An agreement between the two leaders will come down to Moscow offering Pyongyang the humanitarian aid it so desperately needs in exchange for the artillery shells Putin wants to continue his war in Ukraine.
North Korean leader Kim Jong-un will hold this month an unusual trip to Russia to meet with his old ally Vladimir Putin and discuss possible military aid for the Russian president’s war efforts in Ukraine, according to US officials.
The meeting between the two authoritarian leaders, which seems straight out of a Bond movie, is expected to strengthen cooperation between the two countries and help both Jong-un and Putin.
For one thing, Putin needs artillery shells for his invasion of Ukraine that North Korea has the capacity to produce, said Fyodor Tertitskiy, a researcher at Kookmin University in Seoul and an expert on North Korean history and military.
On the other hand, North Korea is in desperate need of food and humanitarian aid, as its isolation during the pandemic has led to devastating food shortages in the country, Tertitskiy said.
Weapons and humanitarian aid are expected to be the main topics on the table during the two leaders’ meeting. But what does this mean for Russia’s war in Ukraine? Can an agreement between North Korea and Russia change the speed or even the direction of the invasion?
“Nothing will happen” without Xi Jinping’s approval
Tertitskiy doubts even that the meeting between Jong-un and Putin will take place, and that, if it does, the two leaders will be able to reach a meaningful agreement.
“I’m not sure they will reach an agreement,” he told Euronews.
Tertitskiy believes that cooperation between Pyongyang and Moscow has a limit, a limit named after Xi Jinping, president of China.
“Nothing will happen unless Xi Jinping gives the green light,” he said. “But if it happens and they reach an agreement, it will be about the war in Ukraine.”
According to Tertitskiy, “North Korea’s goal will be to get at least something from Russia, because if you look at the real trade balance in 2022 it was zero,” he said. “North Korea is currently in great need of aid of various kinds, first and foremost food.”
Over the past 20 years, Russia has followed China’s lead on North Korea, with Putin backing Xi Jinping in his decisions on sanctions against Pyongyang.
North Korea also has no real trade relations with Russia, and despite its public support for the invasion of Ukraine and its recognition of Crimean independence in 2014, Pyongyang has not reaped any real economic benefits from siding with Moscow, Tertitskiy said. .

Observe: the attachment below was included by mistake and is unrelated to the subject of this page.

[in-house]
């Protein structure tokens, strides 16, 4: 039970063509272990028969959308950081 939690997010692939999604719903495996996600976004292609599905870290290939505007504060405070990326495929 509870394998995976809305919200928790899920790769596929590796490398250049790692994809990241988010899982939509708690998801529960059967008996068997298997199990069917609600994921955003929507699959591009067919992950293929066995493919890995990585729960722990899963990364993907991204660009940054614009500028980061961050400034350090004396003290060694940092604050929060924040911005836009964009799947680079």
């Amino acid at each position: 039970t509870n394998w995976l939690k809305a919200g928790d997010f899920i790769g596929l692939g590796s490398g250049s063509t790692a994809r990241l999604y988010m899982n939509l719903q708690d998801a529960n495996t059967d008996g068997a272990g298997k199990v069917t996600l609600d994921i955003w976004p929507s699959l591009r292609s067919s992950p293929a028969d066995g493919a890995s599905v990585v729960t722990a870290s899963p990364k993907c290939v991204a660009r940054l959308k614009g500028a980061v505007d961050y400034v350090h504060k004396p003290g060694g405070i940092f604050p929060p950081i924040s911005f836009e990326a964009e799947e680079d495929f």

China continues to provide most of the economic trade that North Korea depends on.
Leverage and food in exchange for weapons
The trilateral coalition between North Korea, China and Russia against the West (and South Korea) that Kim Jong-un might be dreaming of has so far eluded him, as Beijing and Moscow maintain close ties and Pyongyang remains heavily dependent on Beijing measure.
Any meeting with Putin this month could be the North Korean Supreme Leader’s chance to gain some influence over a crucial ally and, indirectly, over Beijing as well.
What Russia needs in exchange for this humanitarian aid is ammunition for its invasion of Ukraine, and North Korea can produce it in “abundant quantities,” Tertitskiy said.
“North Korea has a huge military industry. They have lots and lots of things that the military industry makes all the time. And artillery is very important to North Korea, so I think they would probably supply some directly to Russia, especially considering that Russia is using quite obsolete equipment,” he said.
That means North Korean artillery – much of which is likely copied from Soviet ammunition – would be compatible with Russia’s obsolete Soviet systems and would not need complex adjustments. This, in turn, would help Russia replenish the artillery stock it depleted in Ukraine.
Tertitskiy believes that it is “unlikely” that an agreement between Pyongyang and Moscow will significantly change the course of the war in Ukraine, because North Korea’s willingness to help Russia will incentivize the West to turn to Ukraine more.”
But the brutality of the conflict could increase with the addition of North Korean weapons to the battlefield.